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Previous studies have reported higher rates of advanced Gleason score among black versus white men with prostate cancer in the United States. However, few studies have examined if elevated Gleason scores among black men vary by country of birth. We examined differences in prostate cancer disease severity among US black men born in the United States and in Jamaica, West Africa and other sub-Saharan Africa countries. Our study included 19 798 US-born, 267 Jamaican-born, and 246 West African-born black men diagnosed with prostate cancer during 2004-2009 in the 18 Surveillance Epidemiology and End Results population-based cancer registries. We evaluated the association of advanced Gleason score (7-10), as well as PSA levels and stage by country of origin adjusting for age, and county-level income. Among men with known Gleason score, the percentage of advanced Gleason score (scores 7-10) was 61.11% in Jamaican-born, 60.99% in West African-born and 58.26% in US-born black men (P-value=0.49). In a multivariable analysis among black men, there were no differences in advanced Gleason score (scores 7-10 versus 2-6) by country of origin. Mean PSA level (range 12.8-13.1 ng ml(-1)) did not vary among black men (P-value=0.94) in unadjusted and adjusted results. Similar Gleason score among US-born, African and Caribbean-born black men were observed. Future more detailed studies are needed to elucidate if these similarities are a result of similar early detection practices or shared risk factors.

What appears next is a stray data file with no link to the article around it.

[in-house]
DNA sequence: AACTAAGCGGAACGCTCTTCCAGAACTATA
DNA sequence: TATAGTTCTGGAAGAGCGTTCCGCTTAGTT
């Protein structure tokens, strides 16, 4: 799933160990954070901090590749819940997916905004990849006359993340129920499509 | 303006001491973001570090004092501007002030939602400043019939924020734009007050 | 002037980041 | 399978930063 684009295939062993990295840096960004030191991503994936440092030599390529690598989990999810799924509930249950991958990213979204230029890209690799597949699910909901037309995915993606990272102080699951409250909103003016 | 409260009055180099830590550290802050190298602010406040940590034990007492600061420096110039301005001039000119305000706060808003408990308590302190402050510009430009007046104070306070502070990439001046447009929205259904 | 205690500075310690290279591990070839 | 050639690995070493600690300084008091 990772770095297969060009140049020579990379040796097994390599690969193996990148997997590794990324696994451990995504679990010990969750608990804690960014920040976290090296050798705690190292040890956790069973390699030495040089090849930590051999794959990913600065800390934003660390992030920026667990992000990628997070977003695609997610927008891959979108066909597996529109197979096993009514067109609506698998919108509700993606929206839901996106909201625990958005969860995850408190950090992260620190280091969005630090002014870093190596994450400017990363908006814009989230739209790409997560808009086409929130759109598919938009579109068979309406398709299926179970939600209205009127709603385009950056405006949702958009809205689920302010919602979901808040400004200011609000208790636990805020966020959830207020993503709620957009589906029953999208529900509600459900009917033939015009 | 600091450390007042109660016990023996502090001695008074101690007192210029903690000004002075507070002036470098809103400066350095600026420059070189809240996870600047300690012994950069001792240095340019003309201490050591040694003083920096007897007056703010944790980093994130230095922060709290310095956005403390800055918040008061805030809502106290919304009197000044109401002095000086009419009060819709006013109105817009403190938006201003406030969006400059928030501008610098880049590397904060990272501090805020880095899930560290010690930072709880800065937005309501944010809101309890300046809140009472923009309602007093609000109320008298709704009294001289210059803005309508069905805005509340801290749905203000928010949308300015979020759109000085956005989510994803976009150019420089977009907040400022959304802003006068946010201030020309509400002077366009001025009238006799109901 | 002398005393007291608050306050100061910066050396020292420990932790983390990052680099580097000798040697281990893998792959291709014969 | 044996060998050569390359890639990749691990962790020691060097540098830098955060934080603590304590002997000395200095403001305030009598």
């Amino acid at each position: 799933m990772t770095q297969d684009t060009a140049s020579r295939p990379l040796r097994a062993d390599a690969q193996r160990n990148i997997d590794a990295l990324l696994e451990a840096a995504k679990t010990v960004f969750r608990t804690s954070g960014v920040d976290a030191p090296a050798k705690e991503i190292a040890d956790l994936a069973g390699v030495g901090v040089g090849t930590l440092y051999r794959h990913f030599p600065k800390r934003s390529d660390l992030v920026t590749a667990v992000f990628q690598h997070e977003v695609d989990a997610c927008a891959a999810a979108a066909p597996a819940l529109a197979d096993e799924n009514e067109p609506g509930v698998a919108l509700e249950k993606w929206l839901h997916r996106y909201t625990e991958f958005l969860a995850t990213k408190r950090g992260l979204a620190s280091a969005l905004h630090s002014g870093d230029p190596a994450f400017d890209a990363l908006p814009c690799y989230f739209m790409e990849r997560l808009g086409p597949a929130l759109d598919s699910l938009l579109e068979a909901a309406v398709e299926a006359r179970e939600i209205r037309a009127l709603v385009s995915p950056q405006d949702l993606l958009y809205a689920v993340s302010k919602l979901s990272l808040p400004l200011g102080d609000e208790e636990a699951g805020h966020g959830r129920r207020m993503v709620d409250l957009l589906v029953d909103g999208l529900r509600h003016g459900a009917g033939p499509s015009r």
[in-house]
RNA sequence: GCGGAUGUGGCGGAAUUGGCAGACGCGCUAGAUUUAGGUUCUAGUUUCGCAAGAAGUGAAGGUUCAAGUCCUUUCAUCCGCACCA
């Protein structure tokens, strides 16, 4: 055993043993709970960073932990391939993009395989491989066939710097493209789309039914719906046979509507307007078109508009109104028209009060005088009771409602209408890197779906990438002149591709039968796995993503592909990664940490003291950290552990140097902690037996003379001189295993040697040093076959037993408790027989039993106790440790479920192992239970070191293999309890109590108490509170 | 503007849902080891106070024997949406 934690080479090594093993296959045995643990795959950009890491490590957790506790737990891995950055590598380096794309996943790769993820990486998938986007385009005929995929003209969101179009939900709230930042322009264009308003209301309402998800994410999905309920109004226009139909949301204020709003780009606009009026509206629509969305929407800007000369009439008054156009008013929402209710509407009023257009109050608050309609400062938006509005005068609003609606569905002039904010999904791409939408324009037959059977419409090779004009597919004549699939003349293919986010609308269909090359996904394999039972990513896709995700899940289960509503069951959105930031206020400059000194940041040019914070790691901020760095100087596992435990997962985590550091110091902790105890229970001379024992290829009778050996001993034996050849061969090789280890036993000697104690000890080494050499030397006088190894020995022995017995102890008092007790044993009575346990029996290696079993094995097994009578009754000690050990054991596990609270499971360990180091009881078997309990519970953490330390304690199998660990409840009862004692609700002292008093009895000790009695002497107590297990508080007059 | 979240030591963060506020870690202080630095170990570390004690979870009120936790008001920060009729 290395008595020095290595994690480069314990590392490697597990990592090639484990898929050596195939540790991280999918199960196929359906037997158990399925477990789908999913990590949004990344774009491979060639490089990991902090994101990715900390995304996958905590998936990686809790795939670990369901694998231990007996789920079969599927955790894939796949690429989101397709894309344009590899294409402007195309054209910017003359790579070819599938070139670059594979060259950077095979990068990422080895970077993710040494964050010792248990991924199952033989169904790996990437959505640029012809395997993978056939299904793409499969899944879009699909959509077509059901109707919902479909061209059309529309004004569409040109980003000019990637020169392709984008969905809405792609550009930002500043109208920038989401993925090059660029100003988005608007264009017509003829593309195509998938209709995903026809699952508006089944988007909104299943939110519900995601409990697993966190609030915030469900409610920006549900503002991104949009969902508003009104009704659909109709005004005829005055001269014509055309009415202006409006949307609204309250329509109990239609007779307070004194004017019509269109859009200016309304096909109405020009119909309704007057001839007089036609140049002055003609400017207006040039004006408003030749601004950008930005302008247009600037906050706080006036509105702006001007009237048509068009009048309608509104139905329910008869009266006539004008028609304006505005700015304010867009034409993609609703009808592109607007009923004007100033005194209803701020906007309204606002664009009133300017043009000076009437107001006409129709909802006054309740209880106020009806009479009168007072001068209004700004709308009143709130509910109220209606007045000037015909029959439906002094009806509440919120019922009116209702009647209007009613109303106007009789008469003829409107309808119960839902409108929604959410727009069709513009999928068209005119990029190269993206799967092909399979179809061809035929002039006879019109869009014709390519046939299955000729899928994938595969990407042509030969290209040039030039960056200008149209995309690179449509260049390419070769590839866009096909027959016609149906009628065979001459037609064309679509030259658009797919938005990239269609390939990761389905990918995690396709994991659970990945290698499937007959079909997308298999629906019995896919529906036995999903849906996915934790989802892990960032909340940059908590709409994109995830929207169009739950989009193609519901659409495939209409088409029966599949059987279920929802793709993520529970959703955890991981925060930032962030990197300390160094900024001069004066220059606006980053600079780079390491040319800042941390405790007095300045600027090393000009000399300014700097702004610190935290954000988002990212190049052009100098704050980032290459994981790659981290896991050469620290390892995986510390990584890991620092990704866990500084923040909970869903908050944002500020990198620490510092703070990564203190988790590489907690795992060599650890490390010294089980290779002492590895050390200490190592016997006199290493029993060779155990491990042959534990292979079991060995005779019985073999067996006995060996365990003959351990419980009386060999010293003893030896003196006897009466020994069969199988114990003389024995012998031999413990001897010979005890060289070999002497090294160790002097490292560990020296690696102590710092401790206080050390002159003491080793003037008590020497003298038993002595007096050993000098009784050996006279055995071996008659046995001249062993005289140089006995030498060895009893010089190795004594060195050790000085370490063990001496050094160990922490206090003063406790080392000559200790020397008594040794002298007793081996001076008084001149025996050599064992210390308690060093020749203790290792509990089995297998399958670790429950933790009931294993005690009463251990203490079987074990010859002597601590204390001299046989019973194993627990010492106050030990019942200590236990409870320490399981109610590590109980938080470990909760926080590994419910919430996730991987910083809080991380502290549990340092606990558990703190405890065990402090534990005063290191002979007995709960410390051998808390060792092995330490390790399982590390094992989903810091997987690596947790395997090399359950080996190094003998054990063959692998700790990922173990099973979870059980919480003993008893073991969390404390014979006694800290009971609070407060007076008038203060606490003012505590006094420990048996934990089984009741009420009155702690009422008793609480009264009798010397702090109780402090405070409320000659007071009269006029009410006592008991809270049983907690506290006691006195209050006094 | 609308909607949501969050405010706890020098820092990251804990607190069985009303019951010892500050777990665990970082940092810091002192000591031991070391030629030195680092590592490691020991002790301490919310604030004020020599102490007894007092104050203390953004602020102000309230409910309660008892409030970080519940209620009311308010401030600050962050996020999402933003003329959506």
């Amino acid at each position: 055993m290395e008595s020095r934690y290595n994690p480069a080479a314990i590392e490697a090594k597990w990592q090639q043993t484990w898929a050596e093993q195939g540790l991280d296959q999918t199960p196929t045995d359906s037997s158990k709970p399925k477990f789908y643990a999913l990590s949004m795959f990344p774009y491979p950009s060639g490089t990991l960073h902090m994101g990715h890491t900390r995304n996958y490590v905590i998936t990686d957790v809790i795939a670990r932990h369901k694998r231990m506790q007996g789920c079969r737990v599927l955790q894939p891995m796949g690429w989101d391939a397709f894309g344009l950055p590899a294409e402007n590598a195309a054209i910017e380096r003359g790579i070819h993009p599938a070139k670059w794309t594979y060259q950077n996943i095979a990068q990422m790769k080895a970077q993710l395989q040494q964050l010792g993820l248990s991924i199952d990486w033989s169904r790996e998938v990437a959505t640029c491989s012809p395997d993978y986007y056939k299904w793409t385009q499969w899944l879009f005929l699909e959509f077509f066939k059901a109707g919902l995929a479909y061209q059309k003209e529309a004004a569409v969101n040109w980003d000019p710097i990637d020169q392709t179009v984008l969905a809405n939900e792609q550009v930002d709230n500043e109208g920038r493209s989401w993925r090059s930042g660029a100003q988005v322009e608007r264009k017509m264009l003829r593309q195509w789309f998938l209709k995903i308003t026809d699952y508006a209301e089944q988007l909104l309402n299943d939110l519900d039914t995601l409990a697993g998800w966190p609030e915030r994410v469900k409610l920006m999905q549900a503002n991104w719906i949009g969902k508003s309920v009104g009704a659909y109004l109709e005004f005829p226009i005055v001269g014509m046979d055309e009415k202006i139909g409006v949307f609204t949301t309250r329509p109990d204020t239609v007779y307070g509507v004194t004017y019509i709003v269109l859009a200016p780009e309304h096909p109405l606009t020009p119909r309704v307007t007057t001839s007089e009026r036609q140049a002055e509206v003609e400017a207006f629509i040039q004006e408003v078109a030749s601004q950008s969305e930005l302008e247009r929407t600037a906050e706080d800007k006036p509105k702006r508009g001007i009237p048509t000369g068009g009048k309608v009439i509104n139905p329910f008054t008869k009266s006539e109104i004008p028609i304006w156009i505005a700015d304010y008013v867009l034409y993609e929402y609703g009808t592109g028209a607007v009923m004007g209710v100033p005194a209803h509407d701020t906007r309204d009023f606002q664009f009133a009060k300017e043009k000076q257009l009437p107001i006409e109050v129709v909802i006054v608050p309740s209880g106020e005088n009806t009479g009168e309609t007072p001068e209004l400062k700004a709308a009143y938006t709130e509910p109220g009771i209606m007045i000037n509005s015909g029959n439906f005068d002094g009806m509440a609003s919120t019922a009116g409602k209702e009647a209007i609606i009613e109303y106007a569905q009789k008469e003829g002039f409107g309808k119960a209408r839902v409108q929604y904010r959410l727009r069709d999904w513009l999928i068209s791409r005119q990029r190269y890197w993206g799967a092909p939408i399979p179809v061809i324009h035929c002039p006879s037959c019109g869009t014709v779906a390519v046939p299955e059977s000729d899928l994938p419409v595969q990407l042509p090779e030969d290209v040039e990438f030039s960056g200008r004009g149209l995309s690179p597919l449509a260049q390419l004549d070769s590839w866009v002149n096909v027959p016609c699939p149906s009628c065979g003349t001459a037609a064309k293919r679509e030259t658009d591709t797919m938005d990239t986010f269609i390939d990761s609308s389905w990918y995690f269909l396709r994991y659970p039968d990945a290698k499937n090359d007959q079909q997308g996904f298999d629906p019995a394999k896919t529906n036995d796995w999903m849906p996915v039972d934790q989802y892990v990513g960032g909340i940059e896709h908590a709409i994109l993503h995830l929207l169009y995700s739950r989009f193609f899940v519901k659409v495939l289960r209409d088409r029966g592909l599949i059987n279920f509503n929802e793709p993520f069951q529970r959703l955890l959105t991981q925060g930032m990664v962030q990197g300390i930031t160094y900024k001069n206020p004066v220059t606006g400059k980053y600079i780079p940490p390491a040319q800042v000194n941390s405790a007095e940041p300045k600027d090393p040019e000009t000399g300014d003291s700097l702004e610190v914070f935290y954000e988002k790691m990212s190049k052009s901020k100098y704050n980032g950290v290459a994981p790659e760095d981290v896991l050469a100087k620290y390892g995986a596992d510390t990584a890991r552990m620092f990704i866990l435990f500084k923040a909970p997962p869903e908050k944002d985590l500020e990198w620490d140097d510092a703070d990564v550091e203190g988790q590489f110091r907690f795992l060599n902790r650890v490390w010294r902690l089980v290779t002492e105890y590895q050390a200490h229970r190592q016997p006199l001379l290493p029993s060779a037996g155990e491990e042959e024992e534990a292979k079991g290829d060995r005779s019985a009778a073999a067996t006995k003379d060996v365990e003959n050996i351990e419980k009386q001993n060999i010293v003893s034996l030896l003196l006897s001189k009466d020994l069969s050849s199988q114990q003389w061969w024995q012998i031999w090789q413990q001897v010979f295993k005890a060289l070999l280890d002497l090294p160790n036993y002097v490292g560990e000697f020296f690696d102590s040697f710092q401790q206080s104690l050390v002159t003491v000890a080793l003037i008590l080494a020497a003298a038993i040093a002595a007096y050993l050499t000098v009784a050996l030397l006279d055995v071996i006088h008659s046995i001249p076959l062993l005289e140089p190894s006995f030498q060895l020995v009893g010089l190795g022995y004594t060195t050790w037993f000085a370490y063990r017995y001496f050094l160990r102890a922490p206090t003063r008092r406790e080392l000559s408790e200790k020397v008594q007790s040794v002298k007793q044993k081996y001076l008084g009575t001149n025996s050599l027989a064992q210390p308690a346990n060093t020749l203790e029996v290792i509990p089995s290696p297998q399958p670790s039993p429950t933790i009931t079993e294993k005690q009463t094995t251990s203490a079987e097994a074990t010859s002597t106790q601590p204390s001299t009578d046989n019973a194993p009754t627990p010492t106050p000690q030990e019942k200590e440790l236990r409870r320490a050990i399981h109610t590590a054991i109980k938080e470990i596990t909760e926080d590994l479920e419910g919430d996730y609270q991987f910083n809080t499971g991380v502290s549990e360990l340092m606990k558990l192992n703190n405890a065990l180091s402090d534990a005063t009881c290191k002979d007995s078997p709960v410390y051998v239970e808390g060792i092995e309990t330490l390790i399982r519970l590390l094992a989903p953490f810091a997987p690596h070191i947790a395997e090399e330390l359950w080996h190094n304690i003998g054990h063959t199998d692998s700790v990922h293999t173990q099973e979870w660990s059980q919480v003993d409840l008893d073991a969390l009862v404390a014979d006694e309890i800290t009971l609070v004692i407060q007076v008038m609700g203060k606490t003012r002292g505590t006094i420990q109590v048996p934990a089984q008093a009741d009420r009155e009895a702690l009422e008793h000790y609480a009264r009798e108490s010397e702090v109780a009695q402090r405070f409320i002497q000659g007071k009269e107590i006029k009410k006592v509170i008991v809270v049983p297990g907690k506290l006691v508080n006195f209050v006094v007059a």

S A Fedewa, A Jemal. Prostate cancer disease severity and country of origin among black men in the United States. Prostate cancer and prostatic diseases. 2013 Jun;16(2):176-80

PMID: 23338555

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